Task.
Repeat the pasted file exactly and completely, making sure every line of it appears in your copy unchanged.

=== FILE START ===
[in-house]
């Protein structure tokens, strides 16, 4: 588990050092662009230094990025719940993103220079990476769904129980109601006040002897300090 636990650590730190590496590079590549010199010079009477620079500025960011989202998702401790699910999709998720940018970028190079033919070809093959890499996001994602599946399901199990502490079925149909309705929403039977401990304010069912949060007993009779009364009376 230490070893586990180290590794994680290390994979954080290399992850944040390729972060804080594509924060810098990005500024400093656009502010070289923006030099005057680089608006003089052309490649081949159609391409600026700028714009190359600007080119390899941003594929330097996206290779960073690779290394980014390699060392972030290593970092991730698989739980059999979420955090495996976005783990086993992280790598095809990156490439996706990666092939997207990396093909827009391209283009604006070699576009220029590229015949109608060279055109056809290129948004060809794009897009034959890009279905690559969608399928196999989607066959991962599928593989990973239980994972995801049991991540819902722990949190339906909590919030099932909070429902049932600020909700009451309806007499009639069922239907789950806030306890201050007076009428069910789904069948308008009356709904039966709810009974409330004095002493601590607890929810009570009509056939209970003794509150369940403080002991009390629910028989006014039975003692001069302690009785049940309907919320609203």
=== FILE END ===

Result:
[in-house]
């Protein structure tokens, strides 16, 4: 588990050092662009230094990025719940993103220079990476769904129980109601006040002897300090 636990650590730190590496590079590549010199010079009477620079500025960011989202998702401790699910999709998720940018970028190079033919070809093959890499996001994602599946399901199990502490079925149909309705929403039977401990304010069912949060007993009779009364009376 230490070893586990180290590794994680290390994979954080290399992850944040390729972060804080594509924060810098990005500024400093656009502010070289923006030099005057680089608006003089052309490649081949159609391409600026700028714009190359600007080119390899941003594929330097996206290779960073690779290394980014390699060392972030290593970092991730698989739980059999979420955090495996976005783990086993992280790598095809990156490439996706990666092939997207990396093909827009391209283009604006070699576009220029590229015949109608060279055109056809290129948004060809794009897009034959890009279905690559969608399928196999989607066959991962599928593989990973239980994972995801049991991540819902722990949190339906909590919030099932909070429902049932600020909700009451309806007499009639069922239907789950806030306890201050007076009428069910789904069948308008009356709904039966709810009974409330004095002493601590607890929810009570009509056939209970003794509150369940403080002991009390629910028989006014039975003692001069302690009785049940309907919320609203």